Abnormal Bleeding

Abnormal bleeding between menstrual periods and heavy uterine bleeding can be a symptom of several different (and potentially serious) conditions.

Adrenal Problems

Adrenal problems occur when the small glands located on top of the kidneys produce either too much or not enough hormones.

Chromosomal Abnormalities

Chromosomal abnormalities are a type of genetic condition that cause a fetus (developing baby) to have extra or missing chromosomes. The result can lead to medical problems.

Congenital Abnormalities of the Reproductive System

This refers to a variety of uncommon disorders of the female reproductive tract that occur while the child is growing in the womb.

Endometriosis

Normally, endometrial tissue is found only inside the uterus; the tissue leaves the body during menstruation. In endometriosis, endometrial-like tissue is found outside the uterus, on organs in the abdomen or pelvis, for example.

Fibroids

Fibroids are smooth muscle tumors of the uterus. They are one of the most common benign uterine tumors among women. In fact, some studies suggest that 25% - 75% of all women may have fibroids, although only about 20% ever have symptoms.

Hyperemesis

Hyperemesis is a severe type of nausea and vomiting during pregnancy. Although many pregnant women have morning sickness, for some, it’s much more intense. There is no cure for hyperemesis, but it's temporary, and there are ways to manage it.

Infertility

Infertility means not being able to get pregnant after a year of trying. If a woman gets pregnant but keeps having miscarriages or stillbirths, that is also classified as infertility.

Irregular or Absent Menstrual Periods

Amenorrhea (absent or irregular periods), is a menstrual condition characterized by absent menstrual periods for more than three monthly menstrual cycles.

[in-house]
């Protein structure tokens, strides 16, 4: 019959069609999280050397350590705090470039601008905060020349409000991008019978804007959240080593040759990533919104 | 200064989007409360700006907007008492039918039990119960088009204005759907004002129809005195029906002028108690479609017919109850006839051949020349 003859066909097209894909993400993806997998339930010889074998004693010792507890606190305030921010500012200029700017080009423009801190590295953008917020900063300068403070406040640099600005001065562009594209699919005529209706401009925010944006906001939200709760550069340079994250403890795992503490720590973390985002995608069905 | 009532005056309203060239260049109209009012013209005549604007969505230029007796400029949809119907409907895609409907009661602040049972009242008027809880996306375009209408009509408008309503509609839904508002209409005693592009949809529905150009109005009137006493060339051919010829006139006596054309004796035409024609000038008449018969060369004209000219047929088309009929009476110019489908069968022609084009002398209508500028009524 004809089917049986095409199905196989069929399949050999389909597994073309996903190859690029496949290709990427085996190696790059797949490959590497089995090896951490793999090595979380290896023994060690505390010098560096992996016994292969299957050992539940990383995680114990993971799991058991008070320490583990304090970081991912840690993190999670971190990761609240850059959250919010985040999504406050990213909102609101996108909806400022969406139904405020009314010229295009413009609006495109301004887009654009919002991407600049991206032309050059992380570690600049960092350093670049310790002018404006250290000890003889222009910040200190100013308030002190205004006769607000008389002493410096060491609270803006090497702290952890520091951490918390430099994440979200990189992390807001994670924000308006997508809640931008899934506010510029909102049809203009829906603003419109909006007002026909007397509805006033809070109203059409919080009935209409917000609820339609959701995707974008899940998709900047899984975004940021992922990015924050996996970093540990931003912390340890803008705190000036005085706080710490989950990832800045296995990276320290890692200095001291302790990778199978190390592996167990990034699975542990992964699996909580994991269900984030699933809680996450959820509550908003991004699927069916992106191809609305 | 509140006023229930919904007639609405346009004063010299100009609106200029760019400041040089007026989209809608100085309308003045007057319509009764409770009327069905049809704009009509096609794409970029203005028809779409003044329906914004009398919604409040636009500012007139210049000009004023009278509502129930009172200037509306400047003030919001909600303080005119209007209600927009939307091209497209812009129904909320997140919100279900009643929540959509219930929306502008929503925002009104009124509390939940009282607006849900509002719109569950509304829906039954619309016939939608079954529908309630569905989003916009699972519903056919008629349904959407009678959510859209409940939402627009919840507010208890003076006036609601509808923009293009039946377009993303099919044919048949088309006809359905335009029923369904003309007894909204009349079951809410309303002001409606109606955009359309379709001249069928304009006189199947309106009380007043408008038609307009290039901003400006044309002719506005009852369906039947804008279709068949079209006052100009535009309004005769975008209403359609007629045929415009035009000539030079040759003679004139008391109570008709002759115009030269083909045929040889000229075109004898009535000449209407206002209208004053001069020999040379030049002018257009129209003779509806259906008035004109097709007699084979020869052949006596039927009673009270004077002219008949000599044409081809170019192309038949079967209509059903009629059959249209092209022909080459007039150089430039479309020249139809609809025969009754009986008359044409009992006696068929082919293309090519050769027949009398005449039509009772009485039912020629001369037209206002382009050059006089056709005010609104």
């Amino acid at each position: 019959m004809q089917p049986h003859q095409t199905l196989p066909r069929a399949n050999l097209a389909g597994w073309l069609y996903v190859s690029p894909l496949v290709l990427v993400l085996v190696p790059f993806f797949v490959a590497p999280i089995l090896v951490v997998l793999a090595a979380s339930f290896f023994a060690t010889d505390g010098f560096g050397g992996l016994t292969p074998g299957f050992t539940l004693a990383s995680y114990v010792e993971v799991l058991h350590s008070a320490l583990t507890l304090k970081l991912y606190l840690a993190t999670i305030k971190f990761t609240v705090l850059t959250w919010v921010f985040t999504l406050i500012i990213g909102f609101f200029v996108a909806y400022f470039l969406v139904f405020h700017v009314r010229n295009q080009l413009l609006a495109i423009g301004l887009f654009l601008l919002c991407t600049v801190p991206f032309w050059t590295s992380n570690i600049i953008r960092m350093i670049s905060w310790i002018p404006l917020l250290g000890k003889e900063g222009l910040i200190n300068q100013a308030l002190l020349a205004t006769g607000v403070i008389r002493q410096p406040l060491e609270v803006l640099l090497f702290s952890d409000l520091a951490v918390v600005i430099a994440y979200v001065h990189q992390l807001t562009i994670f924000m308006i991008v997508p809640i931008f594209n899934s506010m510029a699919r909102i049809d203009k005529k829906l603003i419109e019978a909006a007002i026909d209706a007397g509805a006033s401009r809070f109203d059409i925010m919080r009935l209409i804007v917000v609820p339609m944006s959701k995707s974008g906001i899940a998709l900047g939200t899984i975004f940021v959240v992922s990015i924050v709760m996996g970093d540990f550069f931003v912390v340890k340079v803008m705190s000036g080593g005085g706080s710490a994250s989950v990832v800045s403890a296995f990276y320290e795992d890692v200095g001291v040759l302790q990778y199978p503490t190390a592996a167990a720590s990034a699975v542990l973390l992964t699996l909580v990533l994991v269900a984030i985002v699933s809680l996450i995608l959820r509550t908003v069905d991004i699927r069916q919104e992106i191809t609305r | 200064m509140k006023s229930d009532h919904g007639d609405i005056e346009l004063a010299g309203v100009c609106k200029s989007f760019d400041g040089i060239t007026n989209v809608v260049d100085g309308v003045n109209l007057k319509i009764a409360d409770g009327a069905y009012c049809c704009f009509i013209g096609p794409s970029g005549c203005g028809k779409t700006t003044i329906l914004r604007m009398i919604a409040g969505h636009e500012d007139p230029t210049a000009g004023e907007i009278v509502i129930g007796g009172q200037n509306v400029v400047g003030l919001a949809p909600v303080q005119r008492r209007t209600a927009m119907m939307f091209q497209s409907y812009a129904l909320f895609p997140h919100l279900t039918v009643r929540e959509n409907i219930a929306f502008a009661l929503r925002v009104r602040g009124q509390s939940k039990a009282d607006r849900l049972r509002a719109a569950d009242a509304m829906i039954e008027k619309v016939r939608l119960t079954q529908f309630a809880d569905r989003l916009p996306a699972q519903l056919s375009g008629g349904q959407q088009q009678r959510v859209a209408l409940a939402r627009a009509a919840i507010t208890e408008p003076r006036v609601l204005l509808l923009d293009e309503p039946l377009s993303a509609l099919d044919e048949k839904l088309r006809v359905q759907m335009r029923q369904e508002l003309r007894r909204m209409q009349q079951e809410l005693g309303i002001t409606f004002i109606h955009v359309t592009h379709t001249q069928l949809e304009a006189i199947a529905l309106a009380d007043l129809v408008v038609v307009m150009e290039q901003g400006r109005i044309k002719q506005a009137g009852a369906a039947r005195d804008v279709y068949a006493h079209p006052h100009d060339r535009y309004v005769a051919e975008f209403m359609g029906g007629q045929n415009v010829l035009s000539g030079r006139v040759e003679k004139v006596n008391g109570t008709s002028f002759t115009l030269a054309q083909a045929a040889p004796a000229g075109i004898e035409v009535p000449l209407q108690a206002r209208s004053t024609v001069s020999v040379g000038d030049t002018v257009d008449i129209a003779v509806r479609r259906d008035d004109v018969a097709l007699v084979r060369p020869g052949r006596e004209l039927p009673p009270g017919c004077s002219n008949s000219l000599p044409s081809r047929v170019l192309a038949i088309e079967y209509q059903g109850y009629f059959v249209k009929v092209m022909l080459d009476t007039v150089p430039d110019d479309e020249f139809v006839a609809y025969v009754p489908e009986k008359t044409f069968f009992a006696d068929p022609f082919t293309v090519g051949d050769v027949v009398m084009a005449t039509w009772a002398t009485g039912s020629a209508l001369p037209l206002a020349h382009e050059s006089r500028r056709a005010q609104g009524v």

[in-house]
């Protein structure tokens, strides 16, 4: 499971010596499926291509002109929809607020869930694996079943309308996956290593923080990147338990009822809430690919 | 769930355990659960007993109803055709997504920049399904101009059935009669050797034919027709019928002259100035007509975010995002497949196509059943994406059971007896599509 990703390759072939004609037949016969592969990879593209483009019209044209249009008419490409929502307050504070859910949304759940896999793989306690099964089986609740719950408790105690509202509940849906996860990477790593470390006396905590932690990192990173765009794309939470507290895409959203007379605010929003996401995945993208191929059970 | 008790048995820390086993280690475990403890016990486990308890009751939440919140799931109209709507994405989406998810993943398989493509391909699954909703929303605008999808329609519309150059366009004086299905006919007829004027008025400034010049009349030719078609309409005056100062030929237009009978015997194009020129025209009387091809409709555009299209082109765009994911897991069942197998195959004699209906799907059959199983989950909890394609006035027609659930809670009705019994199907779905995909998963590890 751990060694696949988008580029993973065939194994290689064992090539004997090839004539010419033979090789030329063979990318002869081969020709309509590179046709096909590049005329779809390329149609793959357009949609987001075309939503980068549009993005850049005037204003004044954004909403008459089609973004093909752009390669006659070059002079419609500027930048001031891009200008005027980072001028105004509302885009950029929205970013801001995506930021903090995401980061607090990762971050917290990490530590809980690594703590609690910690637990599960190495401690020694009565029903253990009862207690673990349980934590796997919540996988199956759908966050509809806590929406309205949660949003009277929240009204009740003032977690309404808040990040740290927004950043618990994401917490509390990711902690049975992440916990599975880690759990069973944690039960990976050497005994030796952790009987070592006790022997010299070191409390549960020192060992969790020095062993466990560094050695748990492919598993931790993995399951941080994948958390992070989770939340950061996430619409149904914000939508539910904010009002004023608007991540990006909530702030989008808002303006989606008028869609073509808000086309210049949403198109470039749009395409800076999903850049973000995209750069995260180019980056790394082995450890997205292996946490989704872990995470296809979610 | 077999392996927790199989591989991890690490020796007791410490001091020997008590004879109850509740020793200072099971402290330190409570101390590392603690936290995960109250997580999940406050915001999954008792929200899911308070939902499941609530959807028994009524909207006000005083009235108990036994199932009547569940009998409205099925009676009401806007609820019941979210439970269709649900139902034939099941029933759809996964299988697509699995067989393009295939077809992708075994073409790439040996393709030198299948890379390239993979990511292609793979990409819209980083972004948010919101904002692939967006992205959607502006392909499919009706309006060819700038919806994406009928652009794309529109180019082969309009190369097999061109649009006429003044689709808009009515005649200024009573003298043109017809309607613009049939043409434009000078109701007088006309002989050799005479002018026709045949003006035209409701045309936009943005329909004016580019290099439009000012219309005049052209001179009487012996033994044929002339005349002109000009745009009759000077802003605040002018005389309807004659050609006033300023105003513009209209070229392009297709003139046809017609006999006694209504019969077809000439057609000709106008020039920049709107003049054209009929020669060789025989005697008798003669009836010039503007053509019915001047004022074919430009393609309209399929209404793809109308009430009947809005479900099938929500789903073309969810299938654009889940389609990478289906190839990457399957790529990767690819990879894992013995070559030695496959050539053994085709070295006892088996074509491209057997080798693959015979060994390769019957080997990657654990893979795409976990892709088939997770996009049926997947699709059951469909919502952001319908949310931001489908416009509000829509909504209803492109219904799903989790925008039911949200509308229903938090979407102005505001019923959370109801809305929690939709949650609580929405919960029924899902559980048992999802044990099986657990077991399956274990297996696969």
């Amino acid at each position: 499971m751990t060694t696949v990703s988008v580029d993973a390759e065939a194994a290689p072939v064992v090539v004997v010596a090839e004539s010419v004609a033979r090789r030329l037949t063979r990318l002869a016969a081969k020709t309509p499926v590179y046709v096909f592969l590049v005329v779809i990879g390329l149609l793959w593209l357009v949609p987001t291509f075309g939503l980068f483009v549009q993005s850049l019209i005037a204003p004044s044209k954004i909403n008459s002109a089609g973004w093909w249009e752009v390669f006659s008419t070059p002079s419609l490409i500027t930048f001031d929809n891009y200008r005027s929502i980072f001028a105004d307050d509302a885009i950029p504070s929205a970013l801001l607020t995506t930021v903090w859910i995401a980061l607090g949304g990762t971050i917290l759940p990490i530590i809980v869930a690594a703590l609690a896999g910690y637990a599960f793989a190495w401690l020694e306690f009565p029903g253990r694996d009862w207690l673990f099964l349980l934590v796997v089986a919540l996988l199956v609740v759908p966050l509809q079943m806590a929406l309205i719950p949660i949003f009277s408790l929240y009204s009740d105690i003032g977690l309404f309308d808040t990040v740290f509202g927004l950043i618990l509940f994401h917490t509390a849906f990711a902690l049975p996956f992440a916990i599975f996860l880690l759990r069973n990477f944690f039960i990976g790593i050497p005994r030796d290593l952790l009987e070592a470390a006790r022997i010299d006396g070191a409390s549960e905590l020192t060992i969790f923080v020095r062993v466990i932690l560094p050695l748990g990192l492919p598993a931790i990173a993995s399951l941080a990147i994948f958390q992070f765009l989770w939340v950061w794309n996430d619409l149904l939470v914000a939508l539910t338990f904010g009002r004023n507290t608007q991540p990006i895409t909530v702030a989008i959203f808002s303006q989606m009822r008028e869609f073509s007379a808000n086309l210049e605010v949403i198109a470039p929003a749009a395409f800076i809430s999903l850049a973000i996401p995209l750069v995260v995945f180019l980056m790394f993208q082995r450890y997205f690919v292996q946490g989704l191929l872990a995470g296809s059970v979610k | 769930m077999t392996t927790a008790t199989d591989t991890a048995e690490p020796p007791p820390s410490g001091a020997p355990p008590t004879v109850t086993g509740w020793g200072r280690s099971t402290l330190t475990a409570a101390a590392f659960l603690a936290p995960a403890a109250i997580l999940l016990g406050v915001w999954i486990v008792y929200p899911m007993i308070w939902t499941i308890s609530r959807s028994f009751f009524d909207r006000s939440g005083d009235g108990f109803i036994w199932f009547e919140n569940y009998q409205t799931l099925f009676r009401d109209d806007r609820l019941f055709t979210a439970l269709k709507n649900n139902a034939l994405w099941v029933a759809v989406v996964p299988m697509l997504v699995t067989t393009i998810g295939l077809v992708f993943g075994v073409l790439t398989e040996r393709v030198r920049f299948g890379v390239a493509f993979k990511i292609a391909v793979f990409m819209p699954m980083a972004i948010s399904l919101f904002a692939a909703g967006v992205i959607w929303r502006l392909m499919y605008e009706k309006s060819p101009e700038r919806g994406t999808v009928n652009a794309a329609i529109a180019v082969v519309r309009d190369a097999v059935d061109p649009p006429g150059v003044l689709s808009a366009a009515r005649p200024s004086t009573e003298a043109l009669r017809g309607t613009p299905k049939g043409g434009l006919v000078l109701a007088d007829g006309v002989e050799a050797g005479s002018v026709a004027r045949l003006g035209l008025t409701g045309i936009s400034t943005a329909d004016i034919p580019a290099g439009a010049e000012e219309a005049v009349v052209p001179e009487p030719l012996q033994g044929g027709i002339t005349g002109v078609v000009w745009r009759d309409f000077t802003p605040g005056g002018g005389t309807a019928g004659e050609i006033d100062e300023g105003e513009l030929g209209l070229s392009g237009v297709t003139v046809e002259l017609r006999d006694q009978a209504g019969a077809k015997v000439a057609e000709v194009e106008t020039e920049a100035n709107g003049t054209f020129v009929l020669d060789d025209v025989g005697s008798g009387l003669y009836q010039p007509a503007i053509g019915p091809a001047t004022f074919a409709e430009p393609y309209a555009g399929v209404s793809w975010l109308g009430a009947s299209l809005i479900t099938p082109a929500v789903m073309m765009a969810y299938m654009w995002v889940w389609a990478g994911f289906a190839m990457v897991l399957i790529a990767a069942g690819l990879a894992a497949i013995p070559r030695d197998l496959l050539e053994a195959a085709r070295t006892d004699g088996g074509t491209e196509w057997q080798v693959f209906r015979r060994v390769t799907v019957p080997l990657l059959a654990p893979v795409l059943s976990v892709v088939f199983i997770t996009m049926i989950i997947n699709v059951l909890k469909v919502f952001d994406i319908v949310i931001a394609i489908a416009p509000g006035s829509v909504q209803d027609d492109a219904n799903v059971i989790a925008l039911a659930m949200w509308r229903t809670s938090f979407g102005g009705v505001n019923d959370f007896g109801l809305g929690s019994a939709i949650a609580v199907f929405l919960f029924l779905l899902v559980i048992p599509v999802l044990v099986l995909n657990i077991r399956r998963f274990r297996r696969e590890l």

Menopause

Menopause is the time in women’s lives when menstrual periods stop permanently and they’re no longer able to have children. It’s a normal condition all women experience as they age.

Ovarian Cysts

An ovarian cyst is a fluid-filled sac in the ovary. During the menstrual cycle, it’s normal for the ovaries to make cysts. Most are small and benign (non-cancerous); larger cysts, however, can cause pain and other problems.

Pelvic Floor Disorders

The pelvic floor is a group of muscles that support the organs in your pelvis like a sling — for women, these organs include the bladder, uterus and rectum. Pelvic floor disorders occur when you’re unable to control these muscles.

Pelvic Organ Prolapse

Pelvic organ prolapse (POP), described by some as a "woman's hernia," can be an uncomfortable and bothersome condition. The condition occurs when the muscles and ligaments that support the pelvic organs (bladder, uterus, vagina or lower bowel) are stretched, thinned out or torn. As a result of that, one or more of the pelvic organs may slip out of place, or "prolapse."

Pelvic pain

Pelvic pain in women occurs in the lowest part of the abdomen.

Placental Abnormalities

Placental disorders or abnormalities occur when, during pregnancy, the placenta develops in the uterus in an unusual location or invades the wall of the uterus.

Pregnancy

Pregnancy typically lasts just over nine months or about 38 weeks from the time of conception to childbirth.

Premenstrual Syndrome

Premenstrual syndrome (PMS) refers to physical, emotional and behavioral symptoms that occur one to two weeks before a woman’s period and are severe enough to interfere with her daily routine.

Recurrent Pregnancy Loss

A miscarriage is the loss of a pregnancy before 20 weeks gestation, and occurs in 10 to 15 percent of all known pregnancies. When pregnancy loss occurs two or more times in a row, it may be called recurrent miscarriage or recurrent pregnancy loss.

Urinary Incontinence

Urinary incontinence, that is, the involuntary loss of urine, is not a medical condition but rather a symptom of a larger bladder and/or pelvic disorder.

Urinary Tract Infections

A urinary tract infection (UTI) is a bacterial infection that may occur anywhere in the urinary tract, though it typically involves only the urethra and bladder.